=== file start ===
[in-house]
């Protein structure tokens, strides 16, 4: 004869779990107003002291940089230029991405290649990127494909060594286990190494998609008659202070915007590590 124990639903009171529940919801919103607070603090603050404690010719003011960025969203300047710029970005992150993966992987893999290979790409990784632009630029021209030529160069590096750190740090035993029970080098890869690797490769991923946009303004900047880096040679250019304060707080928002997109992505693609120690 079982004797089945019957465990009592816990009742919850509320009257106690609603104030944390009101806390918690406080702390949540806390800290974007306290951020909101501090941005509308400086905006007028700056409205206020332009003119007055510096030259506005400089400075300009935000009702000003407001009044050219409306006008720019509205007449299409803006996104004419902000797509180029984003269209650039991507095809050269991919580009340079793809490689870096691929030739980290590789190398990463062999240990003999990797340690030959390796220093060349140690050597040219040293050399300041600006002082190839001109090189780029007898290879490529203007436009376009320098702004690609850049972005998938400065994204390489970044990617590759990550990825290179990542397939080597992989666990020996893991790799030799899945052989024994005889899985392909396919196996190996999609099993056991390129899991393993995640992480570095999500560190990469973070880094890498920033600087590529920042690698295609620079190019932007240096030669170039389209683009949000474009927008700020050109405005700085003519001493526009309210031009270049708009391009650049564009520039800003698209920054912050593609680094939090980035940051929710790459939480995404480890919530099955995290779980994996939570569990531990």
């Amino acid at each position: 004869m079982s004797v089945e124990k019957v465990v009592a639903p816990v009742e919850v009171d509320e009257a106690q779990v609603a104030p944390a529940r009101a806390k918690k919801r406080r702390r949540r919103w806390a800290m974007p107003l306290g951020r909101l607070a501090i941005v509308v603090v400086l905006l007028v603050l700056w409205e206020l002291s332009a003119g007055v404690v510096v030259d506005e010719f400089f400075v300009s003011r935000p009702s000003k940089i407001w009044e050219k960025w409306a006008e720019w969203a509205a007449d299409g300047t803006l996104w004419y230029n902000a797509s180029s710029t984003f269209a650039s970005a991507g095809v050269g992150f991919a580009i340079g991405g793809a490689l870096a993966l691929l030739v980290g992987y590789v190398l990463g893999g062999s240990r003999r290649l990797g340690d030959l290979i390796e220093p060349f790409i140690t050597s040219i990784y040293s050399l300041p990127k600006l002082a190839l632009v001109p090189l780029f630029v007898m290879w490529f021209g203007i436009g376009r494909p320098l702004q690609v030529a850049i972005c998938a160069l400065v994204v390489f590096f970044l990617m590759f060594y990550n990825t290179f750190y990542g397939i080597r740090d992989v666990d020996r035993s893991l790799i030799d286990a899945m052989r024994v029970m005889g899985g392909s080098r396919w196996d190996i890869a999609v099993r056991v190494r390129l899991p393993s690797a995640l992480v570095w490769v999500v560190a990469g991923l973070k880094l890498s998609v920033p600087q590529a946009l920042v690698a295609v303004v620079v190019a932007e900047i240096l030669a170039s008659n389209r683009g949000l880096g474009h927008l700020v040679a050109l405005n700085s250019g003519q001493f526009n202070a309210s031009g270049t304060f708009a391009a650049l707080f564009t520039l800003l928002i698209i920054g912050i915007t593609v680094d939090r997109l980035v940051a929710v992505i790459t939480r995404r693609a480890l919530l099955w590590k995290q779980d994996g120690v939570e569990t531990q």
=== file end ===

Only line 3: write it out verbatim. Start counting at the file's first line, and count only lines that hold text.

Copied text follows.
């Amino acid at each position: 004869m079982s004797v089945e124990k019957v465990v009592a639903p816990v009742e919850v009171d509320e009257a106690q779990v609603a104030p944390a529940r009101a806390k918690k919801r406080r702390r949540r919103w806390a800290m974007p107003l306290g951020r909101l607070a501090i941005v509308v603090v400086l905006l007028v603050l700056w409205e206020l002291s332009a003119g007055v404690v510096v030259d506005e010719f400089f400075v300009s003011r935000p009702s000003k940089i407001w009044e050219k960025w409306a006008e720019w969203a509205a007449d299409g300047t803006l996104w004419y230029n902000a797509s180029s710029t984003f269209a650039s970005a991507g095809v050269g992150f991919a580009i340079g991405g793809a490689l870096a993966l691929l030739v980290g992987y590789v190398l990463g893999g062999s240990r003999r290649l990797g340690d030959l290979i390796e220093p060349f790409i140690t050597s040219i990784y040293s050399l300041p990127k600006l002082a190839l632009v001109p090189l780029f630029v007898m290879w490529f021209g203007i436009g376009r494909p320098l702004q690609v030529a850049i972005c998938a160069l400065v994204v390489f590096f970044l990617m590759f060594y990550n990825t290179f750190y990542g397939i080597r740090d992989v666990d020996r035993s893991l790799i030799d286990a899945m052989r024994v029970m005889g899985g392909s080098r396919w196996d190996i890869a999609v099993r056991v190494r390129l899991p393993s690797a995640l992480v570095w490769v999500v560190a990469g991923l973070k880094l890498s998609v920033p600087q590529a946009l920042v690698a295609v303004v620079v190019a932007e900047i240096l030669a170039s008659n389209r683009g949000l880096g474009h927008l700020v040679a050109l405005n700085s250019g003519q001493f526009n202070a309210s031009g270049t304060f708009a391009a650049l707080f564009t520039l800003l928002i698209i920054g912050i915007t593609v680094d939090r997109l980035v940051a929710v992505i790459t939480r995404r693609a480890l919530l099955w590590k995290q779980d994996g120690v939570e569990t531990q």